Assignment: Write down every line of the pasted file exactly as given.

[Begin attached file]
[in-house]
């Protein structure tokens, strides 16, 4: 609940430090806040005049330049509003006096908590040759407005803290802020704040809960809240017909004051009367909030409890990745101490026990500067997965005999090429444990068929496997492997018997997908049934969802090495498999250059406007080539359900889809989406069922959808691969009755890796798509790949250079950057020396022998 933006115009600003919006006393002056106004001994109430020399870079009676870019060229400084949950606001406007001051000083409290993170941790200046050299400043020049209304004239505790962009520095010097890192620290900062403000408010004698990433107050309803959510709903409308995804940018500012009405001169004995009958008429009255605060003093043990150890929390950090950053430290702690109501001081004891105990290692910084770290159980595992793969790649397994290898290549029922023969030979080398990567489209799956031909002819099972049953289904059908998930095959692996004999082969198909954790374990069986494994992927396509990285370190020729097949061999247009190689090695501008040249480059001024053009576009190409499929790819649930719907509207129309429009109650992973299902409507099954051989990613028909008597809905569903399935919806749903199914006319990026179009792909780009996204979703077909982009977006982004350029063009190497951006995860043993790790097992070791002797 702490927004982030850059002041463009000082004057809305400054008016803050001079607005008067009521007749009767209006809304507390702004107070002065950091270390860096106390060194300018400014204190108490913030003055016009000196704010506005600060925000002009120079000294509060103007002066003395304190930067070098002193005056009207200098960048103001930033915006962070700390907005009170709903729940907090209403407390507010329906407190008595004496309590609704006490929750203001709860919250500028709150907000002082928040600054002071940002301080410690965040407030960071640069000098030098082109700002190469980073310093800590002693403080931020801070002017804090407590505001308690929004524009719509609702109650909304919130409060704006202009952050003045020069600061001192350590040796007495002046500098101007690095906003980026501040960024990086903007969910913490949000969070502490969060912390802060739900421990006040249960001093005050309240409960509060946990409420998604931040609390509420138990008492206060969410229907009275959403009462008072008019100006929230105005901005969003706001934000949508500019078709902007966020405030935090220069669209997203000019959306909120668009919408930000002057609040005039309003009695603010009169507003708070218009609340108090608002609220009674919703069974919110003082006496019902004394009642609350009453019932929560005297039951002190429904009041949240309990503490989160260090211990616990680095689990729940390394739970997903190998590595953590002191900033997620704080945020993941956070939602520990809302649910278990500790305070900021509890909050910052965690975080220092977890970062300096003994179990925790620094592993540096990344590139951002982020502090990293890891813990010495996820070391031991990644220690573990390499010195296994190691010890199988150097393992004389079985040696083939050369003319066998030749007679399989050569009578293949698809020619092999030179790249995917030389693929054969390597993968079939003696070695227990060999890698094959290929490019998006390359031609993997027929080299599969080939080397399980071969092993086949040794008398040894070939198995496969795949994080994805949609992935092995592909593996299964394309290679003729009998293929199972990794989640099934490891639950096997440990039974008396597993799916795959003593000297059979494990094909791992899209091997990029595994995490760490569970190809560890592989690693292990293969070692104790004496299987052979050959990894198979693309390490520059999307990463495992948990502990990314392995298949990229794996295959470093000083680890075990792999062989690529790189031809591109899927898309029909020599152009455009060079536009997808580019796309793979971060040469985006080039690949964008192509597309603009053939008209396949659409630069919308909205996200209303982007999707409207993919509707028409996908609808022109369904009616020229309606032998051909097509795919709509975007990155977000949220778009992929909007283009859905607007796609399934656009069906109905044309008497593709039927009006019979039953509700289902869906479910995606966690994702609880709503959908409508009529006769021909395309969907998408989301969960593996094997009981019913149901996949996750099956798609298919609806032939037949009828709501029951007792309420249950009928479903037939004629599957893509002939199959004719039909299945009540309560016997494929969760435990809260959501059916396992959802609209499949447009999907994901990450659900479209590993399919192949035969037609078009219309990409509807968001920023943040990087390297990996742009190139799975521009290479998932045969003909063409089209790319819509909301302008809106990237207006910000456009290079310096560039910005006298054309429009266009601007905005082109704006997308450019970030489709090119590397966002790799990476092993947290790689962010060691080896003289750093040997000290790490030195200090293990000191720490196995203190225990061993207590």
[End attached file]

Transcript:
[in-house]
């Protein structure tokens, strides 16, 4: 609940430090806040005049330049509003006096908590040759407005803290802020704040809960809240017909004051009367909030409890990745101490026990500067997965005999090429444990068929496997492997018997997908049934969802090495498999250059406007080539359900889809989406069922959808691969009755890796798509790949250079950057020396022998 933006115009600003919006006393002056106004001994109430020399870079009676870019060229400084949950606001406007001051000083409290993170941790200046050299400043020049209304004239505790962009520095010097890192620290900062403000408010004698990433107050309803959510709903409308995804940018500012009405001169004995009958008429009255605060003093043990150890929390950090950053430290702690109501001081004891105990290692910084770290159980595992793969790649397994290898290549029922023969030979080398990567489209799956031909002819099972049953289904059908998930095959692996004999082969198909954790374990069986494994992927396509990285370190020729097949061999247009190689090695501008040249480059001024053009576009190409499929790819649930719907509207129309429009109650992973299902409507099954051989990613028909008597809905569903399935919806749903199914006319990026179009792909780009996204979703077909982009977006982004350029063009190497951006995860043993790790097992070791002797 702490927004982030850059002041463009000082004057809305400054008016803050001079607005008067009521007749009767209006809304507390702004107070002065950091270390860096106390060194300018400014204190108490913030003055016009000196704010506005600060925000002009120079000294509060103007002066003395304190930067070098002193005056009207200098960048103001930033915006962070700390907005009170709903729940907090209403407390507010329906407190008595004496309590609704006490929750203001709860919250500028709150907000002082928040600054002071940002301080410690965040407030960071640069000098030098082109700002190469980073310093800590002693403080931020801070002017804090407590505001308690929004524009719509609702109650909304919130409060704006202009952050003045020069600061001192350590040796007495002046500098101007690095906003980026501040960024990086903007969910913490949000969070502490969060912390802060739900421990006040249960001093005050309240409960509060946990409420998604931040609390509420138990008492206060969410229907009275959403009462008072008019100006929230105005901005969003706001934000949508500019078709902007966020405030935090220069669209997203000019959306909120668009919408930000002057609040005039309003009695603010009169507003708070218009609340108090608002609220009674919703069974919110003082006496019902004394009642609350009453019932929560005297039951002190429904009041949240309990503490989160260090211990616990680095689990729940390394739970997903190998590595953590002191900033997620704080945020993941956070939602520990809302649910278990500790305070900021509890909050910052965690975080220092977890970062300096003994179990925790620094592993540096990344590139951002982020502090990293890891813990010495996820070391031991990644220690573990390499010195296994190691010890199988150097393992004389079985040696083939050369003319066998030749007679399989050569009578293949698809020619092999030179790249995917030389693929054969390597993968079939003696070695227990060999890698094959290929490019998006390359031609993997027929080299599969080939080397399980071969092993086949040794008398040894070939198995496969795949994080994805949609992935092995592909593996299964394309290679003729009998293929199972990794989640099934490891639950096997440990039974008396597993799916795959003593000297059979494990094909791992899209091997990029595994995490760490569970190809560890592989690693292990293969070692104790004496299987052979050959990894198979693309390490520059999307990463495992948990502990990314392995298949990229794996295959470093000083680890075990792999062989690529790189031809591109899927898309029909020599152009455009060079536009997808580019796309793979971060040469985006080039690949964008192509597309603009053939008209396949659409630069919308909205996200209303982007999707409207993919509707028409996908609808022109369904009616020229309606032998051909097509795919709509975007990155977000949220778009992929909007283009859905607007796609399934656009069906109905044309008497593709039927009006019979039953509700289902869906479910995606966690994702609880709503959908409508009529006769021909395309969907998408989301969960593996094997009981019913149901996949996750099956798609298919609806032939037949009828709501029951007792309420249950009928479903037939004629599957893509002939199959004719039909299945009540309560016997494929969760435990809260959501059916396992959802609209499949447009999907994901990450659900479209590993399919192949035969037609078009219309990409509807968001920023943040990087390297990996742009190139799975521009290479998932045969003909063409089209790319819509909301302008809106990237207006910000456009290079310096560039910005006298054309429009266009601007905005082109704006997308450019970030489709090119590397966002790799990476092993947290790689962010060691080896003289750093040997000290790490030195200090293990000191720490196995203190225990061993207590």